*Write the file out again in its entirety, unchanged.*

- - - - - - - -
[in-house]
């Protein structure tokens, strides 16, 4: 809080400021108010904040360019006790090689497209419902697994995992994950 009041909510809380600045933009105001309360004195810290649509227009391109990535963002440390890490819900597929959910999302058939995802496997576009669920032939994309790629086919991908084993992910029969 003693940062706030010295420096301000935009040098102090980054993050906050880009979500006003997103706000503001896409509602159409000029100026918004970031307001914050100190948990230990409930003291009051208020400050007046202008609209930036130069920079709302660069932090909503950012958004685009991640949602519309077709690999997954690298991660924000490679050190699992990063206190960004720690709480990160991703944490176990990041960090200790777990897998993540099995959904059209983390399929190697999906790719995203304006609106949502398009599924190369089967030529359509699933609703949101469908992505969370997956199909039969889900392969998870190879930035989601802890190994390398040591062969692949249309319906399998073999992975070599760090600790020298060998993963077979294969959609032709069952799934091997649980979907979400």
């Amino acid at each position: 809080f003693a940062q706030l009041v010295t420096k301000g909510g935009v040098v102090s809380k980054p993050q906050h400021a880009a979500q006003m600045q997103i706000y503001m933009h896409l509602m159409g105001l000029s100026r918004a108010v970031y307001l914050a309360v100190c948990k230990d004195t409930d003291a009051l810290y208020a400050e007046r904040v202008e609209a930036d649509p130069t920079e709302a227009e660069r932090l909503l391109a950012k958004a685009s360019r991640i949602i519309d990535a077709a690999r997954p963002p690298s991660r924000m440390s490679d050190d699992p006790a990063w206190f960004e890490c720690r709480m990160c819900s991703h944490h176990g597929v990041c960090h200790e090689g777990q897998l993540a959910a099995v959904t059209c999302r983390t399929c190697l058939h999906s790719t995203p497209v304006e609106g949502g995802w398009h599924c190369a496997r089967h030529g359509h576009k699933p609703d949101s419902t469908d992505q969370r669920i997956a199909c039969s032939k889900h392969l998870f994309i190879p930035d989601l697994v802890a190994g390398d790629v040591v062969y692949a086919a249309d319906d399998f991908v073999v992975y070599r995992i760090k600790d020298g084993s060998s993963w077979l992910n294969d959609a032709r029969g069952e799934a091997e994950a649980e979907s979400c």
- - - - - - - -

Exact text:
[in-house]
């Protein structure tokens, strides 16, 4: 809080400021108010904040360019006790090689497209419902697994995992994950 009041909510809380600045933009105001309360004195810290649509227009391109990535963002440390890490819900597929959910999302058939995802496997576009669920032939994309790629086919991908084993992910029969 003693940062706030010295420096301000935009040098102090980054993050906050880009979500006003997103706000503001896409509602159409000029100026918004970031307001914050100190948990230990409930003291009051208020400050007046202008609209930036130069920079709302660069932090909503950012958004685009991640949602519309077709690999997954690298991660924000490679050190699992990063206190960004720690709480990160991703944490176990990041960090200790777990897998993540099995959904059209983390399929190697999906790719995203304006609106949502398009599924190369089967030529359509699933609703949101469908992505969370997956199909039969889900392969998870190879930035989601802890190994390398040591062969692949249309319906399998073999992975070599760090600790020298060998993963077979294969959609032709069952799934091997649980979907979400």
């Amino acid at each position: 809080f003693a940062q706030l009041v010295t420096k301000g909510g935009v040098v102090s809380k980054p993050q906050h400021a880009a979500q006003m600045q997103i706000y503001m933009h896409l509602m159409g105001l000029s100026r918004a108010v970031y307001l914050a309360v100190c948990k230990d004195t409930d003291a009051l810290y208020a400050e007046r904040v202008e609209a930036d649509p130069t920079e709302a227009e660069r932090l909503l391109a950012k958004a685009s360019r991640i949602i519309d990535a077709a690999r997954p963002p690298s991660r924000m440390s490679d050190d699992p006790a990063w206190f960004e890490c720690r709480m990160c819900s991703h944490h176990g597929v990041c960090h200790e090689g777990q897998l993540a959910a099995v959904t059209c999302r983390t399929c190697l058939h999906s790719t995203p497209v304006e609106g949502g995802w398009h599924c190369a496997r089967h030529g359509h576009k699933p609703d949101s419902t469908d992505q969370r669920i997956a199909c039969s032939k889900h392969l998870f994309i190879p930035d989601l697994v802890a190994g390398d790629v040591v062969y692949a086919a249309d319906d399998f991908v073999v992975y070599r995992i760090k600790d020298g084993s060998s993963w077979l992910n294969d959609a032709r029969g069952e799934a091997e994950a649980e979907s979400c």